How VHS Kung Fu Movies Led To The Prodigy's Biggest Hit

25 January 2019 | 1:44 pm | Simon Holland

"It’s either hitting that magic spot or it’s not."

More The Prodigy More The Prodigy

The Prodigy’s Breathe topped charts across the globe and went double platinum in Australia around its release in 1997, and more than 20 years later, the band took us back to its inception and unique recording process.

Speaking with The Music in Perth, songwriter and founding member Liam Howlett elaborated on its unmistakable steel whip sound effect and dirty guitar tones.

“We used to just watch VHS Kung Fu movies and just took it off of that,” Howlett said.

“You can do it in five minutes now, but back then you needed to chop each sound up on the soundboard. It was like making a rhythm with the swing thing, that's where the track started. That’s basically how that happened.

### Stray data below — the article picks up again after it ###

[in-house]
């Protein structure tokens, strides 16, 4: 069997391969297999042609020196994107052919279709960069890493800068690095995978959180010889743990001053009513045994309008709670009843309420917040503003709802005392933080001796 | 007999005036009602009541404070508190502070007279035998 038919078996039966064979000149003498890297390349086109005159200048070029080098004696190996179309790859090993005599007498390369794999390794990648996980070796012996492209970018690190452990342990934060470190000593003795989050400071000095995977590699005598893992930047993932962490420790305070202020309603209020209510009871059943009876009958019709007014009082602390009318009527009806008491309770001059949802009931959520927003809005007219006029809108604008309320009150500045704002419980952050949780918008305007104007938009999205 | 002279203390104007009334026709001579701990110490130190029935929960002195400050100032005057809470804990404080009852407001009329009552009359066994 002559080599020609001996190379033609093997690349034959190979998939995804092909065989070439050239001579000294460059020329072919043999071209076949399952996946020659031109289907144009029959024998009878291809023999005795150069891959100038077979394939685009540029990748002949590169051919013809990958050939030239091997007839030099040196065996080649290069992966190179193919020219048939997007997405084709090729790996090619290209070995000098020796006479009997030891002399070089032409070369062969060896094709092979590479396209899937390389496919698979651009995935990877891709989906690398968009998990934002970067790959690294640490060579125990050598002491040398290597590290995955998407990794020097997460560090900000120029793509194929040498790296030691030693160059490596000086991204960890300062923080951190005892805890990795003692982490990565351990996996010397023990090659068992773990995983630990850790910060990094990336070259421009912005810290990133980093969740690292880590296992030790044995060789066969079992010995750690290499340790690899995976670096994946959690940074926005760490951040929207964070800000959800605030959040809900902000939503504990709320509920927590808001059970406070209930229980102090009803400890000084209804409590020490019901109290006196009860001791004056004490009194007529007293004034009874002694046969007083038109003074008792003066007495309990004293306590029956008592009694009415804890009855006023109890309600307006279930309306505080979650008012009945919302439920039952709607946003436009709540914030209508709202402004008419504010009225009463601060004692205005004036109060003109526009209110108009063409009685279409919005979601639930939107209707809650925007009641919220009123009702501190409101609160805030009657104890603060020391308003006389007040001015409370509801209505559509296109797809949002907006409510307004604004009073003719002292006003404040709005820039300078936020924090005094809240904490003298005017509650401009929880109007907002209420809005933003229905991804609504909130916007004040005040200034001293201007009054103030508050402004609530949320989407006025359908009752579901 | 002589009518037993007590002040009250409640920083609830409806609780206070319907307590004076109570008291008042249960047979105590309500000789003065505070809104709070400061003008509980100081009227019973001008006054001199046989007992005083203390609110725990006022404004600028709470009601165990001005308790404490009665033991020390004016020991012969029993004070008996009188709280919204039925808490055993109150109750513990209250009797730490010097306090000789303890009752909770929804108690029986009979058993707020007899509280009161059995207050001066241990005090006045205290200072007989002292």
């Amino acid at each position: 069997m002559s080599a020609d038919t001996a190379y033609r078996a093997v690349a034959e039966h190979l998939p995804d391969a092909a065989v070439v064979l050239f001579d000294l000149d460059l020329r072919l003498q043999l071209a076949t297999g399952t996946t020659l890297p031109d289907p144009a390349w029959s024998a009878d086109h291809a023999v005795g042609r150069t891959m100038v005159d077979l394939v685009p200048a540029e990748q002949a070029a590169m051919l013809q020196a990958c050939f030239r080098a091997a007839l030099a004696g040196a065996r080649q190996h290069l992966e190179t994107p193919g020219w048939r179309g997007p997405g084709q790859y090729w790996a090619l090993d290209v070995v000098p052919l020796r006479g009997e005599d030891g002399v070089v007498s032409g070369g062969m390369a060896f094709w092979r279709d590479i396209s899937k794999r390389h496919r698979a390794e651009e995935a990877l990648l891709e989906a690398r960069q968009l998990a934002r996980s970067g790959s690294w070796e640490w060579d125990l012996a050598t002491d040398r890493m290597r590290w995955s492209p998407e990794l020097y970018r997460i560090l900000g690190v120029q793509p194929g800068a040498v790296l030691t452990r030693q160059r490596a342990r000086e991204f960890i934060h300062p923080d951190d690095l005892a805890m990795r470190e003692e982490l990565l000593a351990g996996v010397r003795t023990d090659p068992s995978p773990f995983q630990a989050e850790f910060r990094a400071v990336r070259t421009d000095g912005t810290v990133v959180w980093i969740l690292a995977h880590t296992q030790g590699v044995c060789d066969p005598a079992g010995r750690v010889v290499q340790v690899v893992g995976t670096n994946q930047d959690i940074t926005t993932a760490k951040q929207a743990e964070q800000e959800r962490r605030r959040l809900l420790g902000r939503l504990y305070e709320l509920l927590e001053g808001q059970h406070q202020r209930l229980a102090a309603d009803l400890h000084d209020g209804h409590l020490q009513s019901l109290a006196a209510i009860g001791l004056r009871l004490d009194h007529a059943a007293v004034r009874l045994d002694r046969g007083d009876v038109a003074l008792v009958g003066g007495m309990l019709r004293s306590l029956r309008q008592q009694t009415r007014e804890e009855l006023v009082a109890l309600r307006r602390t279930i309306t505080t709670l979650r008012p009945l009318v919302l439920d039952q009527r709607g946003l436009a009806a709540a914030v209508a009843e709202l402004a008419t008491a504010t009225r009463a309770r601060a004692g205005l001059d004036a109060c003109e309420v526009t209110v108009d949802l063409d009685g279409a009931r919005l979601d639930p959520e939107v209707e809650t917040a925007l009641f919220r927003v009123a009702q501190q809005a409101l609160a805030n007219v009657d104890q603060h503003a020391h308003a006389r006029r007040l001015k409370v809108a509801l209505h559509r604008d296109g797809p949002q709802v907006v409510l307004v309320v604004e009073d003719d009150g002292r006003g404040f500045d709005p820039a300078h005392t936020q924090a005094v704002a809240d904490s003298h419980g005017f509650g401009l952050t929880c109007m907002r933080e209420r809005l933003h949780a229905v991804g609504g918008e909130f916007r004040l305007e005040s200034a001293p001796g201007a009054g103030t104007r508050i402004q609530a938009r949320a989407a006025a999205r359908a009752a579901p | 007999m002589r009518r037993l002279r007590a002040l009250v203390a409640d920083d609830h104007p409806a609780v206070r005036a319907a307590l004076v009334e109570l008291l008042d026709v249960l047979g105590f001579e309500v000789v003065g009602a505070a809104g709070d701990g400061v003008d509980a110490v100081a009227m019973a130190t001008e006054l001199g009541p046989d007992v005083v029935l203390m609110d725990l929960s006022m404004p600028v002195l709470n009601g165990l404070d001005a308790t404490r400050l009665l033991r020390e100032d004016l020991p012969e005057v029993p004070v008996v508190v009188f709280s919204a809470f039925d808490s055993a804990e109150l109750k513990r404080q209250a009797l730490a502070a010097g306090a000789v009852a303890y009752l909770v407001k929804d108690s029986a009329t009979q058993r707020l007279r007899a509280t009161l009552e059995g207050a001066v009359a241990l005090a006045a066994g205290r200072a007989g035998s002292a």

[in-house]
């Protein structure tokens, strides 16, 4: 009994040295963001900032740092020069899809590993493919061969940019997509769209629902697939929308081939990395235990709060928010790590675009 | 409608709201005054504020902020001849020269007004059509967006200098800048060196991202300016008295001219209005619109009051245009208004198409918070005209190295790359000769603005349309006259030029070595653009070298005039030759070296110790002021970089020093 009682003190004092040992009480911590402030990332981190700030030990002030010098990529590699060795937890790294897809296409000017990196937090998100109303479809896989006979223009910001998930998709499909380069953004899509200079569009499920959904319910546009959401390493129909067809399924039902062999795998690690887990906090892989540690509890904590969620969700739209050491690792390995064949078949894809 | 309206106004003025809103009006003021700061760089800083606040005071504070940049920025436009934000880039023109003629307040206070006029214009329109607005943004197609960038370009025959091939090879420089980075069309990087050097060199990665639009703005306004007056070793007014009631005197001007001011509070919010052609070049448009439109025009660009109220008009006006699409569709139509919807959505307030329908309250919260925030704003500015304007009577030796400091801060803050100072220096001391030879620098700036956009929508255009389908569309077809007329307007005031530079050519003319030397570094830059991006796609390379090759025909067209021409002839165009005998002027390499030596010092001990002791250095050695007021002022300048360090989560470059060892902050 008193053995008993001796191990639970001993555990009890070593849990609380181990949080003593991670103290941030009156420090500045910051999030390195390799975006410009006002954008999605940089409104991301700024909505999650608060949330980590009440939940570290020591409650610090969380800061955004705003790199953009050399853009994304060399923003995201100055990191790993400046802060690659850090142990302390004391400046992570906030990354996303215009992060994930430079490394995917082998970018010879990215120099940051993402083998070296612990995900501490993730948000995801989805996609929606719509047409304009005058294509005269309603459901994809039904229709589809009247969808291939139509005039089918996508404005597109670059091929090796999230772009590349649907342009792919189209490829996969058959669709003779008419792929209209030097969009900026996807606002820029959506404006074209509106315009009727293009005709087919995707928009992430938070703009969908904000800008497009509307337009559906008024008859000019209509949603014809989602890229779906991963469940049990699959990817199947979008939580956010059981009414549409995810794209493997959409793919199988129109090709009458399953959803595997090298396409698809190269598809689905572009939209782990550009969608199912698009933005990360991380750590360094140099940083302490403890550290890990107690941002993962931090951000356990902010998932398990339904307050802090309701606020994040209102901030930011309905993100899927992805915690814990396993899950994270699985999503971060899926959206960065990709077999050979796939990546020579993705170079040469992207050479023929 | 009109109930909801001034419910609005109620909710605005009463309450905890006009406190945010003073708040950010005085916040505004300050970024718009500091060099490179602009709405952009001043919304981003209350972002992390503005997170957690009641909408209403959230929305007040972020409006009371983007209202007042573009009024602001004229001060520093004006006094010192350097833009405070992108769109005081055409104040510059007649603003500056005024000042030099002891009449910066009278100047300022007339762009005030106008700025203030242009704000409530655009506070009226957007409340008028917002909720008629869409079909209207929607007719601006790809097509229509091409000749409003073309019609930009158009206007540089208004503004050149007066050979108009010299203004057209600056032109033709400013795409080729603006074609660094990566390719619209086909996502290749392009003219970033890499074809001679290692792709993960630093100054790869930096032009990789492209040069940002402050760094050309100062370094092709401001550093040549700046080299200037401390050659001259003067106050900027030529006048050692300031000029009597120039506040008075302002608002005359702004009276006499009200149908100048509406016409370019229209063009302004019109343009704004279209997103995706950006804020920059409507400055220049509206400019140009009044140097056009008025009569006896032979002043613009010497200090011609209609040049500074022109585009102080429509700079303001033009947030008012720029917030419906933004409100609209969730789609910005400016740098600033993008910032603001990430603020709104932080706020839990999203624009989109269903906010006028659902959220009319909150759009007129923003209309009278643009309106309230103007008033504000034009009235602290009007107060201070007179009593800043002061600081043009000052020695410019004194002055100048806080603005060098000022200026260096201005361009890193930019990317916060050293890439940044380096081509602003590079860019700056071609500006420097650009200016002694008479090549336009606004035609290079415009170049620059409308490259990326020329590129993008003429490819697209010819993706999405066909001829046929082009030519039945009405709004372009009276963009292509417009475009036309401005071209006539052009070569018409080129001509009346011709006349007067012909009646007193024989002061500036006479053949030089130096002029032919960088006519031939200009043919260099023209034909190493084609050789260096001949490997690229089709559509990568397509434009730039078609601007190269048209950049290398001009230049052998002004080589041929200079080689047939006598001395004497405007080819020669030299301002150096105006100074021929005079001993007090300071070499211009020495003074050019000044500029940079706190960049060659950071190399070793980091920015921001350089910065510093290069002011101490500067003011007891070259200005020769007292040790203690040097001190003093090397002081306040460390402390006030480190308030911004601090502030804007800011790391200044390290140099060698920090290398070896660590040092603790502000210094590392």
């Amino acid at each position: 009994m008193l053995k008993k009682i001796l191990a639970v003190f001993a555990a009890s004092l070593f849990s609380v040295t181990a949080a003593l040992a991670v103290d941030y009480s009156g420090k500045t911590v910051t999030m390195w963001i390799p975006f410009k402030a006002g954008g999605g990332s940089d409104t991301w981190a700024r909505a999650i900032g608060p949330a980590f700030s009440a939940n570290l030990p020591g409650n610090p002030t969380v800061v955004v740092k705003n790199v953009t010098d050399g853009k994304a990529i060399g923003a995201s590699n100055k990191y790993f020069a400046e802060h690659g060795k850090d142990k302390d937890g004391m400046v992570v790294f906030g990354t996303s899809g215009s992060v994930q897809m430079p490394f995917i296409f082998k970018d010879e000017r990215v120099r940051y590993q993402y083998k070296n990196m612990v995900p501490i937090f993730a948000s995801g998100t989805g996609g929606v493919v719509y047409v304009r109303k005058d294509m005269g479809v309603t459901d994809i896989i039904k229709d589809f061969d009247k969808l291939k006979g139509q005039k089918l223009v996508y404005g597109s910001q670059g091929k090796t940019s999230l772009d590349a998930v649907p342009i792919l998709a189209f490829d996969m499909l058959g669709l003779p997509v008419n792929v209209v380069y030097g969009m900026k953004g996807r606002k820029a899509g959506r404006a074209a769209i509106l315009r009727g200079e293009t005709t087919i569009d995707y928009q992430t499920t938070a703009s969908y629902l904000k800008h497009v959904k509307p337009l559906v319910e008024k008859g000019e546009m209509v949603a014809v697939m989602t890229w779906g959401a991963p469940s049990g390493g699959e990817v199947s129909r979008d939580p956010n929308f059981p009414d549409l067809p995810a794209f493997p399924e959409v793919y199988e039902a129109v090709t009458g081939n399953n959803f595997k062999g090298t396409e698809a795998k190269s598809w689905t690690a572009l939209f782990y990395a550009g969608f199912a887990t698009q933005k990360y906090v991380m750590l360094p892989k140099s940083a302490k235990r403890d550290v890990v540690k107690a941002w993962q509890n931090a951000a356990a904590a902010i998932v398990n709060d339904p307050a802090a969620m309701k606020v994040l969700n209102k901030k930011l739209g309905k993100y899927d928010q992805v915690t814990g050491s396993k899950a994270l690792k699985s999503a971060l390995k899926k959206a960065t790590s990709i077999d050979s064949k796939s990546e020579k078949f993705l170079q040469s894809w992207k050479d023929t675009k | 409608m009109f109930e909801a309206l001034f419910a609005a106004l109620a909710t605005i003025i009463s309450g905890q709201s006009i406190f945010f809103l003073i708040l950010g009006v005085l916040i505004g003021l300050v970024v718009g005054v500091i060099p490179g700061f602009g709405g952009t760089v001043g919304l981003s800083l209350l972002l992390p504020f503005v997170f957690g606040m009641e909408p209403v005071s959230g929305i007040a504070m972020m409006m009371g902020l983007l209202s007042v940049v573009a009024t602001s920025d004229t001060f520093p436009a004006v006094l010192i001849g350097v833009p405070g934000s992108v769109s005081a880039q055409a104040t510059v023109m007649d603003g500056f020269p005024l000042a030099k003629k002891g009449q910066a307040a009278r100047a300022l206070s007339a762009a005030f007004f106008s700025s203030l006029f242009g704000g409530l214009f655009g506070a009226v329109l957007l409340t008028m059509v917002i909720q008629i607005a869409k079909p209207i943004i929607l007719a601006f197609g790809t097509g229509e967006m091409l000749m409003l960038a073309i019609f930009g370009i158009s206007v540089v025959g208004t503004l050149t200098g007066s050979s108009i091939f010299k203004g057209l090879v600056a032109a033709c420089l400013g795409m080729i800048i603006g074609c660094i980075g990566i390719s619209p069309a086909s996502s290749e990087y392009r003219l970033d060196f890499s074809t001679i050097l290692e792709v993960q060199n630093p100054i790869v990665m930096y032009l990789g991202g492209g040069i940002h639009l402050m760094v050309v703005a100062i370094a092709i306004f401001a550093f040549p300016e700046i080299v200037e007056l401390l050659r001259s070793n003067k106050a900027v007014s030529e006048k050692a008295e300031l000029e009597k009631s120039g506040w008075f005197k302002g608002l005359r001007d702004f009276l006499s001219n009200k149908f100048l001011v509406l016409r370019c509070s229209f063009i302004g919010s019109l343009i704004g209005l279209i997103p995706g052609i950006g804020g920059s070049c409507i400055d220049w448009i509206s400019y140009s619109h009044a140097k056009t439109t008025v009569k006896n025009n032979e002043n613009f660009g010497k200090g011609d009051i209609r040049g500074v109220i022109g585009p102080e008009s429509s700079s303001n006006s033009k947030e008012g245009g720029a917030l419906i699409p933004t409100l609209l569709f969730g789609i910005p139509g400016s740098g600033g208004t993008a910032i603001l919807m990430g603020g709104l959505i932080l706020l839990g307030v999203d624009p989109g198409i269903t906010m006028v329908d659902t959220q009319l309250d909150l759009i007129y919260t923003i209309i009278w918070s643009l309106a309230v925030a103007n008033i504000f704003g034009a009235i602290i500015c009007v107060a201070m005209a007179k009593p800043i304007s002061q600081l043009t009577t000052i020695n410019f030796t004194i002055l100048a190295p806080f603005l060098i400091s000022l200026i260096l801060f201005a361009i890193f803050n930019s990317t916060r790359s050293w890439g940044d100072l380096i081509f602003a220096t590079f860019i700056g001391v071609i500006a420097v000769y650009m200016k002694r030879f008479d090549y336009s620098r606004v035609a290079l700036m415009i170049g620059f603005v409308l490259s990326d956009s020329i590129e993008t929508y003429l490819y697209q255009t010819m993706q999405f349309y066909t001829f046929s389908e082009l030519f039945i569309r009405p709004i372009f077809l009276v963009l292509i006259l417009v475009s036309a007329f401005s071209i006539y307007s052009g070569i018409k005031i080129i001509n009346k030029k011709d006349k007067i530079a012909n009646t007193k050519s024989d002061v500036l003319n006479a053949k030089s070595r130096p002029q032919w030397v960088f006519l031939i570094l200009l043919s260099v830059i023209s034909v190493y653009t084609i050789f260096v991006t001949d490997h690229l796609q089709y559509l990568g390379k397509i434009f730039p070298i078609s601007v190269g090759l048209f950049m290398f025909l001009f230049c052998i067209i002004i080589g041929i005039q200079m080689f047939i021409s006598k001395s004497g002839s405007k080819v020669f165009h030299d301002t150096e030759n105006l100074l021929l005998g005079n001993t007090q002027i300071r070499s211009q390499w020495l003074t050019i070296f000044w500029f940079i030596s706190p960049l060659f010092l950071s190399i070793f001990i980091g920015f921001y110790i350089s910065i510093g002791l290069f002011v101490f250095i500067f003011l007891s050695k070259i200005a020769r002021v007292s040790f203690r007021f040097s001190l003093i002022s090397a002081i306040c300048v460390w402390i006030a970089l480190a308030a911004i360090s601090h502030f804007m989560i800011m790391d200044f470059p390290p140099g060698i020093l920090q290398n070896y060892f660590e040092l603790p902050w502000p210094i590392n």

“With any of these tracks, it’s about the feeling you get, and it’s either hitting that magic spot or it’s not.

Don't miss a beat with our FREE daily newsletter

They definitely hit the magic spot, with the single arguable the track that set in motion their worldwide domination.

It’s also become a staple of their live show, with the UK legends opening their set in Perth last night with it.

As Howlett explained, how the song plays out is pretty much how it was written.

“With Breathe, the first thing I did was the intro guitar. I think that track was probably written how you hear it, so the intro and then the fight, the drop. We played Breathe on stage quite a bit before we decided it was going to be a single.”

The Prodigy's No Tourists Australian tour continues tomorrow night in Adelaide; check out theGuide for all the details.